How to DuckType, or a case study of when lack of static typing bites.

Discussion in 'Ruby' started by John Carter, May 24, 2004.

  1. John Carter

    John Carter Guest

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    So the lack of static typing just bit me.

    I had a bug, somehow the wrong value crept into an object, and somewhere
    much later, my program died. This is _the_ nightmare scenario that grips
    any static typer when he lets go of his static types.

    Curiously enough in the year or so of slowly adding to this program, this was
    the first time it really bit me. But then I tend to have fairly good Unit
    Tests, so mostly such things get caught early.

    But this one was evil, I had know idea at what level I had gone wrong. I
    just had an error message "false::FalseClass does not respond to match".

    So I found where that variable was set (in the constructor) and added...
    raise "varX must respond to match" unless
    @varX.respond_to? :match

    And re-ran the program. It bombed out much sooner and the stack trace
    showed me where it was called from. I then traced where that high level
    variable was set (again a constructor) and added exactly the same line of
    code.

    Ran again and immediate found the bug. (I had added a parameter to a
    constructor, and forgot to add it to the calling routing.)

    I'm going to leave those "raise" statements in my code. I am still
    the same stupid me, so I will probably make the same stupid mistake again
    someday...


    John Carter Phone : (64)(3) 358 6639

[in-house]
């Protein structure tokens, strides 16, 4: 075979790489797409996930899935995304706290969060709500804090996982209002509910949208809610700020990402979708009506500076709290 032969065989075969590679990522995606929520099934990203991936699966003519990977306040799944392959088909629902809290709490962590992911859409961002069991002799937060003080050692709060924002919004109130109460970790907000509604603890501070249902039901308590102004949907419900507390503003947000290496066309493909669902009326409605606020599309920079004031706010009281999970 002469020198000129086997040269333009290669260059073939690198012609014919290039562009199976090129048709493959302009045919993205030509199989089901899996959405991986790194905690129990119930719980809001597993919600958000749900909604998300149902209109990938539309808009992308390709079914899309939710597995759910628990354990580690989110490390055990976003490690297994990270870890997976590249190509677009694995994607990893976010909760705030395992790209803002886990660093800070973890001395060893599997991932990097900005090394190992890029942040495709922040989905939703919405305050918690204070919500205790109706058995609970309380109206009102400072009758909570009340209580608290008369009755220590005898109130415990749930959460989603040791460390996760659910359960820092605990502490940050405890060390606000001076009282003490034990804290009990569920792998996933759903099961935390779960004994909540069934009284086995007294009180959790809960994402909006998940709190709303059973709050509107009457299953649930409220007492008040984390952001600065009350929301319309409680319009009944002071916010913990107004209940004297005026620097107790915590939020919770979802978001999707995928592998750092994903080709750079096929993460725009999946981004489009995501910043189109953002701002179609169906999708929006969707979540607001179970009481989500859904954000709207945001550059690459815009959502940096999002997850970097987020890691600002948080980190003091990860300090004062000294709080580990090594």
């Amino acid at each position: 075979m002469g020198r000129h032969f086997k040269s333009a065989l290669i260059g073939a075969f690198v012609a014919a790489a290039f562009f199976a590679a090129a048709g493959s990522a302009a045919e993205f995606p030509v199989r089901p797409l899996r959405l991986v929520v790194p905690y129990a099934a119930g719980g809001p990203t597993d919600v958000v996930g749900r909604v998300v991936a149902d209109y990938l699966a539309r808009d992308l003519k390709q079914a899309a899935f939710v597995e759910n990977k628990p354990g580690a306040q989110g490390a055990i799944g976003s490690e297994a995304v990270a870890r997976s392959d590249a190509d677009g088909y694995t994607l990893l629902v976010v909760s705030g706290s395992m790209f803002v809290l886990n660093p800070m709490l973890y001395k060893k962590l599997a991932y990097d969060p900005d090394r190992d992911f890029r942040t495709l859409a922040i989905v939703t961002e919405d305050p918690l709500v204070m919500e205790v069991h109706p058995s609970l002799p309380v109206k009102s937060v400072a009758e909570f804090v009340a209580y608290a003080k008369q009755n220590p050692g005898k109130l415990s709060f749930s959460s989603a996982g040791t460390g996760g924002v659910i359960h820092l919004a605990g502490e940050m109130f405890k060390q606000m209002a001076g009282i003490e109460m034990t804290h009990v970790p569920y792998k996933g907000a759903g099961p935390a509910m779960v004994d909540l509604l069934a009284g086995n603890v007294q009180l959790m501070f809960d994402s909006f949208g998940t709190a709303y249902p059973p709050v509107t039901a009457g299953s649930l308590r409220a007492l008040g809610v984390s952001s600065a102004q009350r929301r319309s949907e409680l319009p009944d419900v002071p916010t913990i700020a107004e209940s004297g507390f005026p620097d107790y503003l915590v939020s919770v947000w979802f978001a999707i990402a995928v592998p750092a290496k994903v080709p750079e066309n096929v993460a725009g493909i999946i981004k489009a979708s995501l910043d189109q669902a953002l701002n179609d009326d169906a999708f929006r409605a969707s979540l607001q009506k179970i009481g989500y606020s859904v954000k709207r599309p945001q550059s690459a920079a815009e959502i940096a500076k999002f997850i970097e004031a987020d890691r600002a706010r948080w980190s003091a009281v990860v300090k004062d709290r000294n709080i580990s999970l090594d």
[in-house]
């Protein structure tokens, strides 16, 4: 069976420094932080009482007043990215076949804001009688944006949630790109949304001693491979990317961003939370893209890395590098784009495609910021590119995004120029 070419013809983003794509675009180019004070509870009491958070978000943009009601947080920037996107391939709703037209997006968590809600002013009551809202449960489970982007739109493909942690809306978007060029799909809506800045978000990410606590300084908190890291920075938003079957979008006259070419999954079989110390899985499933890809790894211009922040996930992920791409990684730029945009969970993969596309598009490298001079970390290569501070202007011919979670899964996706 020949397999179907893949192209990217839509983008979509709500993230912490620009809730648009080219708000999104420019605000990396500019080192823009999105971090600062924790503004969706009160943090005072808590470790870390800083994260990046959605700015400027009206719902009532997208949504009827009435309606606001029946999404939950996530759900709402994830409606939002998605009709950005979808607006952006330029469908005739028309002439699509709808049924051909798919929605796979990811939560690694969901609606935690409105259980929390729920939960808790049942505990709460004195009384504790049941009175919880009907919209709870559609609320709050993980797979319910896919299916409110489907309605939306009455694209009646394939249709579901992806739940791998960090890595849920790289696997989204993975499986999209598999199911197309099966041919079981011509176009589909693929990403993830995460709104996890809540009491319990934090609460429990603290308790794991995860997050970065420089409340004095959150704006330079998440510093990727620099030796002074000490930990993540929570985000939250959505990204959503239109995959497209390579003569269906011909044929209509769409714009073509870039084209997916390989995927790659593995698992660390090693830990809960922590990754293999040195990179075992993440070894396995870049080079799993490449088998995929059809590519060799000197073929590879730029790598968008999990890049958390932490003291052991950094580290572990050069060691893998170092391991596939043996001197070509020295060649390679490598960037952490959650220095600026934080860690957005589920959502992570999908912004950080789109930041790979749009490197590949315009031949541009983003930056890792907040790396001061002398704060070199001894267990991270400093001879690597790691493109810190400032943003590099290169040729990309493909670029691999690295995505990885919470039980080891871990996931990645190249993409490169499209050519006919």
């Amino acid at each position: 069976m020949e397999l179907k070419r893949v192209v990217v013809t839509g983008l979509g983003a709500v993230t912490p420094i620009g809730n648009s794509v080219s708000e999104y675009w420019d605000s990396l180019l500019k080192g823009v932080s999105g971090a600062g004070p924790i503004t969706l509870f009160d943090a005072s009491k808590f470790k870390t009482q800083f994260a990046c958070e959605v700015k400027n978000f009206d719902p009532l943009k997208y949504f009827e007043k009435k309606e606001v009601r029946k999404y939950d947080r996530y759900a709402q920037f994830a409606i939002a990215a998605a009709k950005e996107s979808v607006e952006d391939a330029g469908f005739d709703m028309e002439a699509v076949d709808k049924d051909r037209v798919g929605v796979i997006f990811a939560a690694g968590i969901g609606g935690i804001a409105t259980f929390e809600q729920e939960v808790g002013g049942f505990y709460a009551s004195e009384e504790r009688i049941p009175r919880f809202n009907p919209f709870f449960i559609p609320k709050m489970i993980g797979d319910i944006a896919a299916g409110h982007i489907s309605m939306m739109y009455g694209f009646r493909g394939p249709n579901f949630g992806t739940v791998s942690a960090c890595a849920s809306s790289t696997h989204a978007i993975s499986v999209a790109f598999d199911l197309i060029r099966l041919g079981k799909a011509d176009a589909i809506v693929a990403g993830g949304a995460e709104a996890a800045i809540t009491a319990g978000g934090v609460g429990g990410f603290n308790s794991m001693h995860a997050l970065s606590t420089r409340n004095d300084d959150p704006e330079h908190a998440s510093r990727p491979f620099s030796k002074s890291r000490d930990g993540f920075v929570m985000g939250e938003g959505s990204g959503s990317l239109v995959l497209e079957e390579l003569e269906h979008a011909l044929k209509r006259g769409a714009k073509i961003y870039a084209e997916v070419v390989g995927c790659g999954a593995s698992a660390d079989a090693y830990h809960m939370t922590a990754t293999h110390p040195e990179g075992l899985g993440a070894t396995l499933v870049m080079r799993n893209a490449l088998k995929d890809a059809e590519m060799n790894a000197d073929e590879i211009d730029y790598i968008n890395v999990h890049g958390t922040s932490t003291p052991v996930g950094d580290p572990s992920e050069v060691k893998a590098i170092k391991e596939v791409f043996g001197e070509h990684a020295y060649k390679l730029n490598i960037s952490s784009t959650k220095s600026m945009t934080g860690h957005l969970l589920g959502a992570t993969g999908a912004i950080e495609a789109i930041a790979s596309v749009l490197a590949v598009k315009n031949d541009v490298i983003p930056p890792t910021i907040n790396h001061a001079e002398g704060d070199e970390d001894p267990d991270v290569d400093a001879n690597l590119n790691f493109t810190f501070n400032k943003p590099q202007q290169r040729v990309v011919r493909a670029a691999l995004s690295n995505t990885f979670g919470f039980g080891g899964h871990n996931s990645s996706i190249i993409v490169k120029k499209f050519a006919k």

Tait Electronics Fax : (64)(3) 359 4632
    PO Box 1645 Christchurch Email :
    New Zealand

    The universe is absolutely plastered with the dashed lines exactly one
    space long.
     
    John Carter, May 24, 2004
    #1
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  2. John Carter

    Jim Freeze Guest

    On Monday, 24 May 2004 at 9:05:44 +0900, John Carter wrote:
    >
    > So the lack of static typing just bit me.
    >
    > I had a bug, somehow the wrong value crept into an object, and somewhere
    > much later, my program died. This is _the_ nightmare scenario that grips
    > any static typer when he lets go of his static types.
    >
    > Curiously enough in the year or so of slowly adding to this program, this was
    > the first time it really bit me. But then I tend to have fairly good Unit
    > Tests, so mostly such things get caught early.
    >
    > But this one was evil, I had know idea at what level I had gone wrong. I
    > just had an error message "false::FalseClass does not respond to match".
    >


    Hmm, one bug in a year, and it sounds like you found the source fairly
    quickly. That's not too bad if you ask me. :)

    --
    Jim Freeze
    "I know the answer! The answer lies within the heart of all mankind!
    The answer is twelve? I think I'm in the wrong building."
    -- Charles Schulz
     
    Jim Freeze, May 24, 2004
    #2
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